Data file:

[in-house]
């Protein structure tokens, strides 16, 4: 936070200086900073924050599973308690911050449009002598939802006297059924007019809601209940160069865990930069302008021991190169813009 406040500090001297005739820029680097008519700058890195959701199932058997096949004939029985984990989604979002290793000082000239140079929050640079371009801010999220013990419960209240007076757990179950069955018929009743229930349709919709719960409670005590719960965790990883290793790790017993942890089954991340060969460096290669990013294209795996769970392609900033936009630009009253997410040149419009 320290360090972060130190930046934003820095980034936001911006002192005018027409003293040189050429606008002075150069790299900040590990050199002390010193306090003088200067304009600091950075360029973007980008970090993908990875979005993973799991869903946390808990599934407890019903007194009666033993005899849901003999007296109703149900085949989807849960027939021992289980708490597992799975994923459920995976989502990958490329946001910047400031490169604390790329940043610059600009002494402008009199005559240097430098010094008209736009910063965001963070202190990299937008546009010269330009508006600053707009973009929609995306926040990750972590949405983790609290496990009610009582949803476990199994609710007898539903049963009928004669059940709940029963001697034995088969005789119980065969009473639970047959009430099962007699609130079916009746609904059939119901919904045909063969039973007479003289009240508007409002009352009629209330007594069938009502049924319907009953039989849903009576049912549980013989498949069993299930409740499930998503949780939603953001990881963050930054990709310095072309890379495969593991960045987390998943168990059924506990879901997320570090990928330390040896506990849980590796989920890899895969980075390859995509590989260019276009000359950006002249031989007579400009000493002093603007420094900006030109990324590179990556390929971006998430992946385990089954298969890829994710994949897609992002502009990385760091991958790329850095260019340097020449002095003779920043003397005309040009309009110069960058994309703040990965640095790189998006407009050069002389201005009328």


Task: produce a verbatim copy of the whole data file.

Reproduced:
[in-house]
């Protein structure tokens, strides 16, 4: 936070200086900073924050599973308690911050449009002598939802006297059924007019809601209940160069865990930069302008021991190169813009 406040500090001297005739820029680097008519700058890195959701199932058997096949004939029985984990989604979002290793000082000239140079929050640079371009801010999220013990419960209240007076757990179950069955018929009743229930349709919709719960409670005590719960965790990883290793790790017993942890089954991340060969460096290669990013294209795996769970392609900033936009630009009253997410040149419009 320290360090972060130190930046934003820095980034936001911006002192005018027409003293040189050429606008002075150069790299900040590990050199002390010193306090003088200067304009600091950075360029973007980008970090993908990875979005993973799991869903946390808990599934407890019903007194009666033993005899849901003999007296109703149900085949989807849960027939021992289980708490597992799975994923459920995976989502990958490329946001910047400031490169604390790329940043610059600009002494402008009199005559240097430098010094008209736009910063965001963070202190990299937008546009010269330009508006600053707009973009929609995306926040990750972590949405983790609290496990009610009582949803476990199994609710007898539903049963009928004669059940709940029963001697034995088969005789119980065969009473639970047959009430099962007699609130079916009746609904059939119901919904045909063969039973007479003289009240508007409002009352009629209330007594069938009502049924319907009953039989849903009576049912549980013989498949069993299930409740499930998503949780939603953001990881963050930054990709310095072309890379495969593991960045987390998943168990059924506990879901997320570090990928330390040896506990849980590796989920890899895969980075390859995509590989260019276009000359950006002249031989007579400009000493002093603007420094900006030109990324590179990556390929971006998430992946385990089954298969890829994710994949897609992002502009990385760091991958790329850095260019340097020449002095003779920043003397005309040009309009110069960058994309703040990965640095790189998006407009050069002389201005009328």